This is Part One of an interview with Derek Sutta, author of the ebook 'BlackJack Domination' which is a fully comprehensive and interactive guide to learning to count cards. Co-authored by an MIT wizard who has been the main inspiration for several casino films and a blackjack player who has won over $100,000 in blackjack at casinos to date.
Derek has helped run a startup, completed an MBA, worked in strategy consulting and now works in business development.
Tell me a bit about the background of yourself and Open Air Publishing
My background is probably quite typical of what you would see on Wall Street Oasis. I went to a top private university in the US, studied Economics and went on to do strategy consulting. I then helped run a startup before going to Wharton business school.
I got into card counting while I was doing consulting and just fell in love with the mathematics of it. It's almost entrepreneurial. Quite a traditional path I guess. Currently I'm doing business development alongside authoring. I actually wrote the book while still in business school. I contacted Open Air Publishing just for some friendly advice on the best way to market my book and how the publishing business worked and they loved our content so the whole act of getting published turned out to be quite easy for me.
Why did you decide to take the risk of starting your own company rather than join an existing one?
I was in a startup in 2009 when the economy was pretty bad so things weren't great in terms of being at a big company; the projects weren't super interesting, the bonuses weren't great so if there was a time to take the risk, for me personally that was it. It was just great to get something off the ground and felt right.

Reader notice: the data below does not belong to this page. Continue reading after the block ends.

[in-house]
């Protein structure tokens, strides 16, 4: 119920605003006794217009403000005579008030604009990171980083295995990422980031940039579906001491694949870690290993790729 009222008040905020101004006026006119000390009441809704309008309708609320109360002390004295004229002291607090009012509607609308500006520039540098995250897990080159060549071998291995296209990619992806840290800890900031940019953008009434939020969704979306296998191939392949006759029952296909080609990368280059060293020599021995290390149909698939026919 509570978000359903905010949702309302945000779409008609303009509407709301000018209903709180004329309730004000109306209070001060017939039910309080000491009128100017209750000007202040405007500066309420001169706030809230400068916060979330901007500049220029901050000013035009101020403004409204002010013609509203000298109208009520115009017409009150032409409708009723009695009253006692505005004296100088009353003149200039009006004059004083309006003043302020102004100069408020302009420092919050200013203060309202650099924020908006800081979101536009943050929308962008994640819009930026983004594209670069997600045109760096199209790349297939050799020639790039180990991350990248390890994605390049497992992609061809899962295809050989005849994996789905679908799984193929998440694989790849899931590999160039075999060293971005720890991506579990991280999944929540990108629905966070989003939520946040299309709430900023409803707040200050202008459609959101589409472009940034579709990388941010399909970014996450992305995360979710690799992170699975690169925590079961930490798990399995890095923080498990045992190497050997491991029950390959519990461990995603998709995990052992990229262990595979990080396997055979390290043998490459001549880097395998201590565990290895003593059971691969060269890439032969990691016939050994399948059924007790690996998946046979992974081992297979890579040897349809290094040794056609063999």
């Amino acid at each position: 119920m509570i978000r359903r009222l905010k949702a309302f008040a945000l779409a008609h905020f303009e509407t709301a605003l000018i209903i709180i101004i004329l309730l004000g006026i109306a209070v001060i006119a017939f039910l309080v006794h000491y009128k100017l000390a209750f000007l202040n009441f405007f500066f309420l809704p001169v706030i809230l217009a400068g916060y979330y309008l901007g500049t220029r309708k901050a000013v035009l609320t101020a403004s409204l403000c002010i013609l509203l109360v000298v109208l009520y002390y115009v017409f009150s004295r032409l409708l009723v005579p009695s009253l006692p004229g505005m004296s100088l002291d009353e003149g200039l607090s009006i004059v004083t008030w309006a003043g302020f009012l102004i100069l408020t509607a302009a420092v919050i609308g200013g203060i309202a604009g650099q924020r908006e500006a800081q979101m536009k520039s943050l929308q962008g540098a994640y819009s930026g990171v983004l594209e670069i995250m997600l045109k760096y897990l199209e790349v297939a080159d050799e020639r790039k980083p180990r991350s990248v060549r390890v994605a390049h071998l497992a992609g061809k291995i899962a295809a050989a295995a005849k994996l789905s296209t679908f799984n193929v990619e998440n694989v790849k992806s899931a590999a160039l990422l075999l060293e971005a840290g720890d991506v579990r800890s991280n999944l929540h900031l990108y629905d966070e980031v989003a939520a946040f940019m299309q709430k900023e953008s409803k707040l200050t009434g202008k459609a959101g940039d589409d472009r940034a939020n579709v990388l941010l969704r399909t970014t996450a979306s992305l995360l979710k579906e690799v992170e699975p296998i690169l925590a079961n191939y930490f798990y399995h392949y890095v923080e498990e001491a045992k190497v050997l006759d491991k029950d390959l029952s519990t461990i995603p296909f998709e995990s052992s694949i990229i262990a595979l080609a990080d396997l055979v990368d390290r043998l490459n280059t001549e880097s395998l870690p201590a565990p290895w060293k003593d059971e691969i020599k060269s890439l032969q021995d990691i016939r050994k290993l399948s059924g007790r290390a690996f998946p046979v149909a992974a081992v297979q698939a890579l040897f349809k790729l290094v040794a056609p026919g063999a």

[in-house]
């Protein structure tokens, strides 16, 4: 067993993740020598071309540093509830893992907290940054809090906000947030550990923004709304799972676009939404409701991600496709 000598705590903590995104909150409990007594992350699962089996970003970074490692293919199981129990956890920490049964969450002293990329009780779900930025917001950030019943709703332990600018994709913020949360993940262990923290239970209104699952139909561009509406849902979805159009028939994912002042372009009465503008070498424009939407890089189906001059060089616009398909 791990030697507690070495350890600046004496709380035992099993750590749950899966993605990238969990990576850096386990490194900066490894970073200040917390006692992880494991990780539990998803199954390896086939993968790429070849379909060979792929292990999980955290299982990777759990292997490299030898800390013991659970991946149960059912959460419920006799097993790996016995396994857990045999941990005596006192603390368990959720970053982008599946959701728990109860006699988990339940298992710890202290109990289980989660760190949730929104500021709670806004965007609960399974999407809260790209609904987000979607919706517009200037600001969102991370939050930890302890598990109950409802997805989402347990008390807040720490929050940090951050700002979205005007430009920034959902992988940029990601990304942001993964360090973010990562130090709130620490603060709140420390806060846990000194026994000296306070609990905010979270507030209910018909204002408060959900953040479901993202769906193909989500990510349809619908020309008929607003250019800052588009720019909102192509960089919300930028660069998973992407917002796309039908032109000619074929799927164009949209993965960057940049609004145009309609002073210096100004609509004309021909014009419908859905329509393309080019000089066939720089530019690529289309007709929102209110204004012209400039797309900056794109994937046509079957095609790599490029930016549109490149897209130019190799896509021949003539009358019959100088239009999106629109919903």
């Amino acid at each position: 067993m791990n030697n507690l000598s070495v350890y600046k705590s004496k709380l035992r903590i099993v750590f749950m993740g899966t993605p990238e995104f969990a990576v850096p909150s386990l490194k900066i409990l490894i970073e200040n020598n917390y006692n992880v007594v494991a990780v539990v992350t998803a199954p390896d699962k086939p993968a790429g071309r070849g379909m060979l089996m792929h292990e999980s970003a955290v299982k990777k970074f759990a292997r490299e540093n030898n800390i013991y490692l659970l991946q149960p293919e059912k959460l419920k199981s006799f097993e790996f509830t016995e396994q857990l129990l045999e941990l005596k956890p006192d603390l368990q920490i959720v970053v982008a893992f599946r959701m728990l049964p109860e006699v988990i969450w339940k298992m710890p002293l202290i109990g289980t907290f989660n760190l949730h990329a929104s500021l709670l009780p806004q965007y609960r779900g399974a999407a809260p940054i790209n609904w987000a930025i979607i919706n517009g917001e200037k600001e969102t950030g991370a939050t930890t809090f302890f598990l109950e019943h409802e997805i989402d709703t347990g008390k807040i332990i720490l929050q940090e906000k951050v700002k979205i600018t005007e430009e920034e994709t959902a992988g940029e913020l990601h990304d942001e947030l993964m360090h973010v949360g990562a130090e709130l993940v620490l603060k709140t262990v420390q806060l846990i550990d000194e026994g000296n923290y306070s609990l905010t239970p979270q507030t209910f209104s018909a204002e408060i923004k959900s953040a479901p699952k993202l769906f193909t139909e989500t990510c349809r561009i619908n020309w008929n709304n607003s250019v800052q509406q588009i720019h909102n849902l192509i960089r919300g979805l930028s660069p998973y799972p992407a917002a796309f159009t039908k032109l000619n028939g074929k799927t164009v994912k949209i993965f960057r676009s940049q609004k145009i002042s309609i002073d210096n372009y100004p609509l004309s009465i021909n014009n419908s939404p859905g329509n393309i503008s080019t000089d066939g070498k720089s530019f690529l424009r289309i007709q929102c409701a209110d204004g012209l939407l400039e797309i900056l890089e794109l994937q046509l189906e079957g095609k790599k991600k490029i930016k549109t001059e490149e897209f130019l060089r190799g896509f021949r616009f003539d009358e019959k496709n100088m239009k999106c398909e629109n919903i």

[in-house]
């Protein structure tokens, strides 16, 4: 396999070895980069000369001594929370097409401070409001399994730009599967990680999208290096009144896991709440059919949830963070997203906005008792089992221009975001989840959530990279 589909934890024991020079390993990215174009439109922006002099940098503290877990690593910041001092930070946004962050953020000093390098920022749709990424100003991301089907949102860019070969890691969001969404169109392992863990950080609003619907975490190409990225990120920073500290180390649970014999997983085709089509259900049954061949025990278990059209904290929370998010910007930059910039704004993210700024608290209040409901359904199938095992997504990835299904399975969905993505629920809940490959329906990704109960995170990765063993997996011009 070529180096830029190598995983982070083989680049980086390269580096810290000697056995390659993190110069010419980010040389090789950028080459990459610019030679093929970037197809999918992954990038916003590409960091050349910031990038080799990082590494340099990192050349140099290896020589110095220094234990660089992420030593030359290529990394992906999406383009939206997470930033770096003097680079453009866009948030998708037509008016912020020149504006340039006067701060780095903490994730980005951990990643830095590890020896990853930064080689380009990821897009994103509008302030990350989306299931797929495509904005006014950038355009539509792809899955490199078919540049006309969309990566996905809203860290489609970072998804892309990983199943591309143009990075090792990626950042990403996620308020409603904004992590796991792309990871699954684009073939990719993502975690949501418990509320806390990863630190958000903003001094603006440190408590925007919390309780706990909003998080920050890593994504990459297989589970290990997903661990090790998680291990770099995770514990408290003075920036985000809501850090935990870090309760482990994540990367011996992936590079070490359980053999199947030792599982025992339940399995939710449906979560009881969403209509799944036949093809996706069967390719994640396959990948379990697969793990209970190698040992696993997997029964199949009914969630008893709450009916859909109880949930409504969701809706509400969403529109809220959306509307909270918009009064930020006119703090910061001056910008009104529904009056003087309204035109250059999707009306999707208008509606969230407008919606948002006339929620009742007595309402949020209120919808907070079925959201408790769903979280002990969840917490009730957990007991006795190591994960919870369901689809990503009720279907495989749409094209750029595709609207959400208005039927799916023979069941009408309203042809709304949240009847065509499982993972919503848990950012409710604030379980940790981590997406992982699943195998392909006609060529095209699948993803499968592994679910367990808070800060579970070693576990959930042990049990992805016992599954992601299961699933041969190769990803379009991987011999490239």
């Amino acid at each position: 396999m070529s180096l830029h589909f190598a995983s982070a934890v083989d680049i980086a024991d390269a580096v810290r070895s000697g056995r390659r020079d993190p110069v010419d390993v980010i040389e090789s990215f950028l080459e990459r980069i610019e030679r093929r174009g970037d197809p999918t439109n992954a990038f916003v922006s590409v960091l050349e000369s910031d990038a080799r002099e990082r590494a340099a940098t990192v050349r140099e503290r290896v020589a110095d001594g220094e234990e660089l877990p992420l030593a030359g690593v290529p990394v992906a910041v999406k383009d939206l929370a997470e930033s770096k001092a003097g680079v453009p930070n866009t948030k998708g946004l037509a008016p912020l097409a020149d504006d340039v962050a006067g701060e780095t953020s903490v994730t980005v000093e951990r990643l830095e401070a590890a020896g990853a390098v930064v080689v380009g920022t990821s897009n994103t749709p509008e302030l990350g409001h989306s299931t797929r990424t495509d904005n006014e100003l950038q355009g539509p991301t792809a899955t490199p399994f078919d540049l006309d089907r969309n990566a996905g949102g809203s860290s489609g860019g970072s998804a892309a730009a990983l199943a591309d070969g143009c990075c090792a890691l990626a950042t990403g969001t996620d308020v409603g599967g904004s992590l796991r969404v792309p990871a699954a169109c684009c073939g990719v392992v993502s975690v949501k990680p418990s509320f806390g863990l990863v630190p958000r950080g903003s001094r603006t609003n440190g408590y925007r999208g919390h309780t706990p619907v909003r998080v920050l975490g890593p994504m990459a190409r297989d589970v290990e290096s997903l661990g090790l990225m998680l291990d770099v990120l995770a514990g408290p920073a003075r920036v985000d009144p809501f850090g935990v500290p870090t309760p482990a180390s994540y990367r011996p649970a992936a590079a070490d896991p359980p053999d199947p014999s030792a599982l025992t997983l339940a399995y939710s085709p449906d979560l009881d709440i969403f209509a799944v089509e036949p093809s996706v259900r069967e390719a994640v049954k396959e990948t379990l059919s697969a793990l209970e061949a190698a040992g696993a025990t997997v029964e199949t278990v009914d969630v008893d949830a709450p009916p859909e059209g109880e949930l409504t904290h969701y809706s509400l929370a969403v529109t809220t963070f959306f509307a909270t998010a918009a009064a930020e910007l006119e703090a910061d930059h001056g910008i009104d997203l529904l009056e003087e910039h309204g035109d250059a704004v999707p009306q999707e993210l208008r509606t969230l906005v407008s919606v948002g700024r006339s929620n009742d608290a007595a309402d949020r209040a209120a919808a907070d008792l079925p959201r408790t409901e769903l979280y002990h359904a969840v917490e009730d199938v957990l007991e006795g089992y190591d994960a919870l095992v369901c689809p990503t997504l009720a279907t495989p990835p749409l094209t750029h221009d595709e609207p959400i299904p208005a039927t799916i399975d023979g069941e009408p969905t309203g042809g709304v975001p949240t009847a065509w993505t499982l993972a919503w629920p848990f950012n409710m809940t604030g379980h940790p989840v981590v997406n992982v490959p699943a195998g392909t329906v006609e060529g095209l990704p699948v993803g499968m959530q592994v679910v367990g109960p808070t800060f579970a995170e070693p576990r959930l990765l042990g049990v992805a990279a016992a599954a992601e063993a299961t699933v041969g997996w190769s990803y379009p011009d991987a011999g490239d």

If you're not tied down to anything I still think it's a good time to try and get your own company off the ground but it's a very personal choice and has to be right for you. It doesn't make sense for me to do it again right now.
What are some of the main obstacles you have to overcome when working at a startup?
Figuring out what's most important and figuring out what to do with downtime - knowing how to prioritize and how to be productive all of the time. New stuff constantly comes up and you're still working on some of the old stuff and you have to decide how to shift your focus. You don't have a boss telling you what to do so you have to make all the decisions yourself.
Would you recommend doing an MBA for people looking to start their own business? What about in general?
In general yes, for me it was great. Again it's a very personal choice and it depends on what you're trying to achieve. If you don't have an idea it can be a great way to meet people. If you already have a business plan and know what you want to do, take that money you'd put into business school and just invest it in the company. It really is entirely down to personal circumstance. You'll find a lot of business people at business school but not very many technical people so you'll grow your network in one way but find holes in another part of it.
Stay tuned for part 2 next week where we discuss the ebook industry, card counting and blackjack. For more information on the book visit http://openairpub.com/book/blackjack-domination